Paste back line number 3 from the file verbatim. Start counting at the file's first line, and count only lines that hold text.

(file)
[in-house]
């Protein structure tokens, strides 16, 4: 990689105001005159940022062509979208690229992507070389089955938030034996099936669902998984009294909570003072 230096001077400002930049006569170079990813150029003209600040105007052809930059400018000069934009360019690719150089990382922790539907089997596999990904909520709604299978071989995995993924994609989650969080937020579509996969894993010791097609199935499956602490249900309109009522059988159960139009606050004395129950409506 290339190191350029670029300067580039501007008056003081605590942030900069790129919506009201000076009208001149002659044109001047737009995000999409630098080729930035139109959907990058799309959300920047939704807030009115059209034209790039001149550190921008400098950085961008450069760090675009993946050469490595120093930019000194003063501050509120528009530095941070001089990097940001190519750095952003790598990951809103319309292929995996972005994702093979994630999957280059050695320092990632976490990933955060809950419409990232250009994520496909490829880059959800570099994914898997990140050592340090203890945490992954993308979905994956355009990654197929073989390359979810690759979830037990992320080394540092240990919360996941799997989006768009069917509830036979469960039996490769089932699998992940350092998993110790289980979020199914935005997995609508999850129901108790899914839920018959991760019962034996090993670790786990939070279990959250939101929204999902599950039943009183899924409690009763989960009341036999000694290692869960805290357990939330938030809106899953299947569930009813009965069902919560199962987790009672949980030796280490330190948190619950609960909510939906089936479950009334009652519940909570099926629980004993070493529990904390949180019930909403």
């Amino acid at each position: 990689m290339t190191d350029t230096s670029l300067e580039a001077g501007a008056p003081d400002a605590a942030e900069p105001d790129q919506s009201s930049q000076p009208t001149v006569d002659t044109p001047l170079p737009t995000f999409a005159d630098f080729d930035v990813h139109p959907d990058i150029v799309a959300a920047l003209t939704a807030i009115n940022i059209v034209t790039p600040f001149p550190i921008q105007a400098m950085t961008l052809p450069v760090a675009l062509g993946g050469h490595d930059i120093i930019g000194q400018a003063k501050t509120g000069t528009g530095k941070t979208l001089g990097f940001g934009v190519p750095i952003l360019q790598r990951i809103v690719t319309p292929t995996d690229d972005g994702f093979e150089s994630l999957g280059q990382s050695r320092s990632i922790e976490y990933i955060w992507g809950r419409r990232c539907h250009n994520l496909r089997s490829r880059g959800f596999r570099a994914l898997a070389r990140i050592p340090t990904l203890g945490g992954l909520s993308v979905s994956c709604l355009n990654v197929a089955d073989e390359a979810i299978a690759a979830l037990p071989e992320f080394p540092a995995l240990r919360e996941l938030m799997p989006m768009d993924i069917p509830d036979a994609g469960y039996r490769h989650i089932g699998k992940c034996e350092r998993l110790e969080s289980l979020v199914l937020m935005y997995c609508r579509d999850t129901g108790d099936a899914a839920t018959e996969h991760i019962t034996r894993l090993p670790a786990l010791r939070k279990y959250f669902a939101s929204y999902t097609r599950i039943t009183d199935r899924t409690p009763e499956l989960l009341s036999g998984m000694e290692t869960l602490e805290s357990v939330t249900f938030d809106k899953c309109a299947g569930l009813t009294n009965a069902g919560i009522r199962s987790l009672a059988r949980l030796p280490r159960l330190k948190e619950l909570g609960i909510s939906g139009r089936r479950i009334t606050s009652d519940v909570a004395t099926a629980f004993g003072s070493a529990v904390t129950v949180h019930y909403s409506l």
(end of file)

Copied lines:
């Amino acid at each position: 990689m290339t190191d350029t230096s670029l300067e580039a001077g501007a008056p003081d400002a605590a942030e900069p105001d790129q919506s009201s930049q000076p009208t001149v006569d002659t044109p001047l170079p737009t995000f999409a005159d630098f080729d930035v990813h139109p959907d990058i150029v799309a959300a920047l003209t939704a807030i009115n940022i059209v034209t790039p600040f001149p550190i921008q105007a400098m950085t961008l052809p450069v760090a675009l062509g993946g050469h490595d930059i120093i930019g000194q400018a003063k501050t509120g000069t528009g530095k941070t979208l001089g990097f940001g934009v190519p750095i952003l360019q790598r990951i809103v690719t319309p292929t995996d690229d972005g994702f093979e150089s994630l999957g280059q990382s050695r320092s990632i922790e976490y990933i955060w992507g809950r419409r990232c539907h250009n994520l496909r089997s490829r880059g959800f596999r570099a994914l898997a070389r990140i050592p340090t990904l203890g945490g992954l909520s993308v979905s994956c709604l355009n990654v197929a089955d073989e390359a979810i299978a690759a979830l037990p071989e992320f080394p540092a995995l240990r919360e996941l938030m799997p989006m768009d993924i069917p509830d036979a994609g469960y039996r490769h989650i089932g699998k992940c034996e350092r998993l110790e969080s289980l979020v199914l937020m935005y997995c609508r579509d999850t129901g108790d099936a899914a839920t018959e996969h991760i019962t034996r894993l090993p670790a786990l010791r939070k279990y959250f669902a939101s929204y999902t097609r599950i039943t009183d199935r899924t409690p009763e499956l989960l009341s036999g998984m000694e290692t869960l602490e805290s357990v939330t249900f938030d809106k899953c309109a299947g569930l009813t009294n009965a069902g919560i009522r199962s987790l009672a059988r949980l030796p280490r159960l330190k948190e619950l909570g609960i909510s939906g139009r089936r479950i009334t606050s009652d519940v909570a004395t099926a629980f004993g003072s070493a529990v904390t129950v949180h019930y909403s409506l």